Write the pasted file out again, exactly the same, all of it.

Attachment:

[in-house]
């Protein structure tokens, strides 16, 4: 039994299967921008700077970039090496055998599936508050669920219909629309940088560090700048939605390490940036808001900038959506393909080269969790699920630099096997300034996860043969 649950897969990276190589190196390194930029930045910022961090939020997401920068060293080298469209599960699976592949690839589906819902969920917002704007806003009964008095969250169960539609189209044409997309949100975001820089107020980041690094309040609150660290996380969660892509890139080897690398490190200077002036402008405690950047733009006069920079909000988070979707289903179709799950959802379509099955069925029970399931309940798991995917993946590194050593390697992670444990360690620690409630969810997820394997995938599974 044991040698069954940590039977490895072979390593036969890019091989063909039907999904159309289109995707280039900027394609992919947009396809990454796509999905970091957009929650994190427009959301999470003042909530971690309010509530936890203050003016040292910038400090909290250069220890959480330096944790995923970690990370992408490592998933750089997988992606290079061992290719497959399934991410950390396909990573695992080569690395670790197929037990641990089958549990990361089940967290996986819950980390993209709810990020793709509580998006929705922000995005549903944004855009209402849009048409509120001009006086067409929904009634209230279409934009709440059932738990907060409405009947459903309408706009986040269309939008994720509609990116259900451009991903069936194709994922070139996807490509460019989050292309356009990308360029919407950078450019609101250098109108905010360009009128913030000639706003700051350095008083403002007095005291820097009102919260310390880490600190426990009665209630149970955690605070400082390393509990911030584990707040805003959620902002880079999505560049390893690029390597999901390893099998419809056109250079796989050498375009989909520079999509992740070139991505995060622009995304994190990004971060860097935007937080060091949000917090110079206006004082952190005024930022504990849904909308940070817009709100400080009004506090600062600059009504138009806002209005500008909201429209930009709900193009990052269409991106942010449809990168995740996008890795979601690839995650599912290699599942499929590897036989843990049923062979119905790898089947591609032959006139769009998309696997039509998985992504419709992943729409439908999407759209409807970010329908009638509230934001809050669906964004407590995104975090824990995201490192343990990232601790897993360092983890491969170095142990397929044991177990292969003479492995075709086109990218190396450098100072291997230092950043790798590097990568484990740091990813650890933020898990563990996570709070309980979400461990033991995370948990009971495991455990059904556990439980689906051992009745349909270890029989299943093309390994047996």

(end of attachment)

[in-house]
């Protein structure tokens, strides 16, 4: 039994299967921008700077970039090496055998599936508050669920219909629309940088560090700048939605390490940036808001900038959506393909080269969790699920630099096997300034996860043969 649950897969990276190589190196390194930029930045910022961090939020997401920068060293080298469209599960699976592949690839589906819902969920917002704007806003009964008095969250169960539609189209044409997309949100975001820089107020980041690094309040609150660290996380969660892509890139080897690398490190200077002036402008405690950047733009006069920079909000988070979707289903179709799950959802379509099955069925029970399931309940798991995917993946590194050593390697992670444990360690620690409630969810997820394997995938599974 044991040698069954940590039977490895072979390593036969890019091989063909039907999904159309289109995707280039900027394609992919947009396809990454796509999905970091957009929650994190427009959301999470003042909530971690309010509530936890203050003016040292910038400090909290250069220890959480330096944790995923970690990370992408490592998933750089997988992606290079061992290719497959399934991410950390396909990573695992080569690395670790197929037990641990089958549990990361089940967290996986819950980390993209709810990020793709509580998006929705922000995005549903944004855009209402849009048409509120001009006086067409929904009634209230279409934009709440059932738990907060409405009947459903309408706009986040269309939008994720509609990116259900451009991903069936194709994922070139996807490509460019989050292309356009990308360029919407950078450019609101250098109108905010360009009128913030000639706003700051350095008083403002007095005291820097009102919260310390880490600190426990009665209630149970955690605070400082390393509990911030584990707040805003959620902002880079999505560049390893690029390597999901390893099998419809056109250079796989050498375009989909520079999509992740070139991505995060622009995304994190990004971060860097935007937080060091949000917090110079206006004082952190005024930022504990849904909308940070817009709100400080009004506090600062600059009504138009806002209005500008909201429209930009709900193009990052269409991106942010449809990168995740996008890795979601690839995650599912290699599942499929590897036989843990049923062979119905790898089947591609032959006139769009998309696997039509998985992504419709992943729409439908999407759209409807970010329908009638509230934001809050669906964004407590995104975090824990995201490192343990990232601790897993360092983890491969170095142990397929044991177990292969003479492995075709086109990218190396450098100072291997230092950043790798590097990568484990740091990813650890933020898990563990996570709070309980979400461990033991995370948990009971495991455990059904556990439980689906051992009745349909270890029989299943093309390994047996």